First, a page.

Pickles in the North East last week

Eric Pickles visited the North East last week, the first time he has set foot in the region since taking up residence in Eland House.

A self-confessed political bruiser, Eric has been dubbed the worst Secretary of State, Local Government Secretary has had in recent history. He clearly relishes his hard man, no nonsense image and indeed he takes pride in advising the Chancellor that the Treasury’s proposed cuts to the local government financial settlement didn’t go far enough. So whilst other spending departments faced a 19% reduction over four years, those of us in the front line of local service delivery faced a 27% reduction over the same time period.

I fear that despite his jovial and good humoured manner in our private meetings, Eric is in no mood to compromise on his determination to reduce finance to local councils and the messianic fervour in which he spoke about the reform of the business rates should give all of us in local government real cause for concern.

South Tyneside was one of the hardest hit areas when the grant settlement was announced in December, we had the second highest funding loss within the north east region based upon head of population, with a 17% reduction in core government funding for 2011/12 and a further 10% in 2012/13, with most of the cuts being front loaded.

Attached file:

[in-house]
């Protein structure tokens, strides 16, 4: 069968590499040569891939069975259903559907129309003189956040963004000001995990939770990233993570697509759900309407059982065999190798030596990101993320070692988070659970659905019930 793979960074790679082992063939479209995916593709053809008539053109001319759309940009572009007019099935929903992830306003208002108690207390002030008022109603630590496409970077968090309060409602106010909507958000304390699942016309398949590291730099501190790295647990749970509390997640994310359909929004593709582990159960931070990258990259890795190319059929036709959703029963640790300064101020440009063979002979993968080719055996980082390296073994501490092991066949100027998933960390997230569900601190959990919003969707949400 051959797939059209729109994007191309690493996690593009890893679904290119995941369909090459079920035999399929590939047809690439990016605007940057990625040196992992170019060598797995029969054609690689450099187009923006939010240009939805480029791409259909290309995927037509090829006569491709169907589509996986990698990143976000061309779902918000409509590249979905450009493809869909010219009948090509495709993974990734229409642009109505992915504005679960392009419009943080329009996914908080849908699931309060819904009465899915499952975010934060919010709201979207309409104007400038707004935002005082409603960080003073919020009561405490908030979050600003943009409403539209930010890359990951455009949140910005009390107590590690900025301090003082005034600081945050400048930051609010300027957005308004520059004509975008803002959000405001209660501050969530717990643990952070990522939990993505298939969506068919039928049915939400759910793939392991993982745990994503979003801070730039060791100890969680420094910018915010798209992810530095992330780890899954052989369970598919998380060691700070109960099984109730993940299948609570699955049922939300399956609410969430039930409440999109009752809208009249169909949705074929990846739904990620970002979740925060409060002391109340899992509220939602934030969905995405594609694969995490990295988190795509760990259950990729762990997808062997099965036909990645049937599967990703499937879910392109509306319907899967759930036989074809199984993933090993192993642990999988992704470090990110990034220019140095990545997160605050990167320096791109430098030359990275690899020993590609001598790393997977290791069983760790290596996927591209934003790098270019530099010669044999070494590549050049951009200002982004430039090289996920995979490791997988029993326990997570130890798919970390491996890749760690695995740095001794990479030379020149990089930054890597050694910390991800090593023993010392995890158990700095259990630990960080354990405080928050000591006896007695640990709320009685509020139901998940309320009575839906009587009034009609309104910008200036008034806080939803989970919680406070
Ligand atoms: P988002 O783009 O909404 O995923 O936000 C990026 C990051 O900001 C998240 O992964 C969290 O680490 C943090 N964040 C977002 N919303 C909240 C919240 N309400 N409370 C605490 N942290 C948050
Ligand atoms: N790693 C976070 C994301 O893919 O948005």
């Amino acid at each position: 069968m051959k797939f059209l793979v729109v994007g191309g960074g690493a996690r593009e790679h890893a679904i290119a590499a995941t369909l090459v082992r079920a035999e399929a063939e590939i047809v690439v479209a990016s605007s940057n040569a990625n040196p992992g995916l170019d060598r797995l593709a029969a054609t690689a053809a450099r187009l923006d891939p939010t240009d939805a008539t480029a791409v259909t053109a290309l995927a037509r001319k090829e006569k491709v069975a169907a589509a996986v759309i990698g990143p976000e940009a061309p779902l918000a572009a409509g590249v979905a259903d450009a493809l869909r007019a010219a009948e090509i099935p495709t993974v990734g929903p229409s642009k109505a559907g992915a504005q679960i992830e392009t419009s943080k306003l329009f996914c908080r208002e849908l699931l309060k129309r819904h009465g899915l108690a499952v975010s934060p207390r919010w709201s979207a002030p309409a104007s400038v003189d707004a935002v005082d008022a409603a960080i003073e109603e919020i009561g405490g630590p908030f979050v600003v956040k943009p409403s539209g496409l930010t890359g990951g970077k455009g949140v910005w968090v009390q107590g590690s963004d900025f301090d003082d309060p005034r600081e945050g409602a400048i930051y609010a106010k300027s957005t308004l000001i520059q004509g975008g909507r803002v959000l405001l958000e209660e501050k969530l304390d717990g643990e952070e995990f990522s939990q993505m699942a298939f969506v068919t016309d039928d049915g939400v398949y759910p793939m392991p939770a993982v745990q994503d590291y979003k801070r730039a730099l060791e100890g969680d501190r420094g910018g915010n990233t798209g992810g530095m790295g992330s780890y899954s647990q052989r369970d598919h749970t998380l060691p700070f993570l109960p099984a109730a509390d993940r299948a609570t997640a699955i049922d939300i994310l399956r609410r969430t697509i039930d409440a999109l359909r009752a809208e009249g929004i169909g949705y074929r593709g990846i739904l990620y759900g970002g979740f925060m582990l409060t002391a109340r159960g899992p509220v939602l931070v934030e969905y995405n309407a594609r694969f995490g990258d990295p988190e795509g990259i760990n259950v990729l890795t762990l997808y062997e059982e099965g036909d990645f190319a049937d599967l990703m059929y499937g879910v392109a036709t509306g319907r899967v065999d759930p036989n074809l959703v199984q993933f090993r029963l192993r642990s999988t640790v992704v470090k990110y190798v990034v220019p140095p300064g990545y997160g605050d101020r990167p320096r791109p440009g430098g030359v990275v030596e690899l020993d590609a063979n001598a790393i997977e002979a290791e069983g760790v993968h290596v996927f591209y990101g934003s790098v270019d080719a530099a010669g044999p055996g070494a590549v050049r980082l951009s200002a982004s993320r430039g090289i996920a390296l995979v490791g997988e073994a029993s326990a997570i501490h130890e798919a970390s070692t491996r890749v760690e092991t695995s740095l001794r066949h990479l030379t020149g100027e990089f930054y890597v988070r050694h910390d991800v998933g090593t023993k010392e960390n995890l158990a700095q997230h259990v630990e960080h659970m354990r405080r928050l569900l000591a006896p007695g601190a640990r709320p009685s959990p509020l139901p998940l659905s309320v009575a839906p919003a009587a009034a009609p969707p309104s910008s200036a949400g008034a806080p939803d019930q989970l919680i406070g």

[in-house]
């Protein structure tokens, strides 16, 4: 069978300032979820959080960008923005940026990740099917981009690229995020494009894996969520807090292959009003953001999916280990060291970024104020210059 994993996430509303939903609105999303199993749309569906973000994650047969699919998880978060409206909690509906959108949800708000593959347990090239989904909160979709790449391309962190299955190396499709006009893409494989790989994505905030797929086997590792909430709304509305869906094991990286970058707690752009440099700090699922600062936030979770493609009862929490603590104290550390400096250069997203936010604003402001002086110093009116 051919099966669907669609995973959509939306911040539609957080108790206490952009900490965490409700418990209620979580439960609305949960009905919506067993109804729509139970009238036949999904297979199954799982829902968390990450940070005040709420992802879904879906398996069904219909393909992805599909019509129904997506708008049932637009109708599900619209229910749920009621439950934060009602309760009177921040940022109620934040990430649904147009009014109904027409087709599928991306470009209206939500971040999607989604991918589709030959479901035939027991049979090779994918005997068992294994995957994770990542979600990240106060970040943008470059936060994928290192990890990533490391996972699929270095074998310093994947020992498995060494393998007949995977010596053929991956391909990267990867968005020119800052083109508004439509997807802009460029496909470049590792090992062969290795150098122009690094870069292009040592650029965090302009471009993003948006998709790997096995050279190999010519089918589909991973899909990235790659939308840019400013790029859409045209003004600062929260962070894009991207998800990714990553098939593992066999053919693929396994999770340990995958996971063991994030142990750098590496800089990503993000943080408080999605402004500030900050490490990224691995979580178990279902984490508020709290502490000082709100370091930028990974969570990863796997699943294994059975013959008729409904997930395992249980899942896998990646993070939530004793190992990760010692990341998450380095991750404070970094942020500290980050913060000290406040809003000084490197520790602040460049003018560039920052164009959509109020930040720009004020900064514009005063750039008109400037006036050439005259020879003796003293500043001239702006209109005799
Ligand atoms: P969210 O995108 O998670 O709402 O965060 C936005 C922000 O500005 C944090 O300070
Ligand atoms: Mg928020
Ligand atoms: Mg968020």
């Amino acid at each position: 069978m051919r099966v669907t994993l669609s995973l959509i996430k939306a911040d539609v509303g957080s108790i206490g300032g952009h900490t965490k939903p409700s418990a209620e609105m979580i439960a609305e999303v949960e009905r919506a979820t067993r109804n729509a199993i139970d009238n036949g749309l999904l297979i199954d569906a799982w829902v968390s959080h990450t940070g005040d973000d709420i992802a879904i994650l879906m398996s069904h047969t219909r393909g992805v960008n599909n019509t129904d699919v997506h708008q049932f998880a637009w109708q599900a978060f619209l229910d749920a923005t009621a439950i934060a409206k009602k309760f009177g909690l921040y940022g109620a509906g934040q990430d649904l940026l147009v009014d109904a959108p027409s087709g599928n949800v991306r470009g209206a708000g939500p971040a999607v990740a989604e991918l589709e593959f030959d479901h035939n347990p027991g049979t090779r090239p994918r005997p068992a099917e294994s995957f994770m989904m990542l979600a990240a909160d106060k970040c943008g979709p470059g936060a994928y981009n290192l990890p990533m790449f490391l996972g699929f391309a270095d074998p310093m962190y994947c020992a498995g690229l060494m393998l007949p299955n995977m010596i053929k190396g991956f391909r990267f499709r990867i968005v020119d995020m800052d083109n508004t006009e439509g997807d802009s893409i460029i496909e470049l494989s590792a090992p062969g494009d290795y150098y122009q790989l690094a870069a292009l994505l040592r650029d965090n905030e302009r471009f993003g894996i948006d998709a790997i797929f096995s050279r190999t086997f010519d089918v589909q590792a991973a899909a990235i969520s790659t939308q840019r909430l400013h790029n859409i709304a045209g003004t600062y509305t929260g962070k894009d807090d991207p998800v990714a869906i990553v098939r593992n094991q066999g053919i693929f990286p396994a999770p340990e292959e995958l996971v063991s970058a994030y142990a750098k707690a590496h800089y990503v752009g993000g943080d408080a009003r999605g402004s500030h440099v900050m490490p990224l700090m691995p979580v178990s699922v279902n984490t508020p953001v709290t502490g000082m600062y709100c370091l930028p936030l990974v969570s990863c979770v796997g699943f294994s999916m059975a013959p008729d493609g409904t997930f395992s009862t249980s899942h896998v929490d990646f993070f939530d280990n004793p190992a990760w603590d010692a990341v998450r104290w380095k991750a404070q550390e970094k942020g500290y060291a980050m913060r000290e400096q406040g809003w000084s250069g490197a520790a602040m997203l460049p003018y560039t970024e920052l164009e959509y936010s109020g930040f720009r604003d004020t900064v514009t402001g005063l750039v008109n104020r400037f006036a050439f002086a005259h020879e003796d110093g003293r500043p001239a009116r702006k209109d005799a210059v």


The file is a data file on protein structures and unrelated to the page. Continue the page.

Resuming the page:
After praising my council for its innovative approach to service delivery (we have a successful strategic partnership with BT to deliver our back-office functions) Eric told the local media that he “fought hard” for the region, but I think he is being extremely disingenuous when you consider that South Tyneside lost £110 per head of population when the national average was only £49 and wealthy areas of the country like Maidenhead and Windsor lost just £5 per head of population.

Indeed if I had received the same per head level of funding reduction as the average nationally, I would have had an additional £9.5 million to spend next year not a budget deficit of £35m.

However Eric – like the rest of his colleagues in Government was in no mood listen to the North East.

But then this is a Government which has scrapped the popular Development Agency ONE North East and believes that the regional economy can be re-balanced by the advent of LEPs – although they have no cash and no real remit; a Government that believes in “localism” but insists on pressing ahead with the expensive and unpopular elected Police Commissioner concept, and a Government which tells us they want to give Councils a real meaningful role – but insists upon forcing the Mayoral system on our biggest Cities.

Cllr. Iain Malcolm is the Leader of South Tyneside Council

 

 

 

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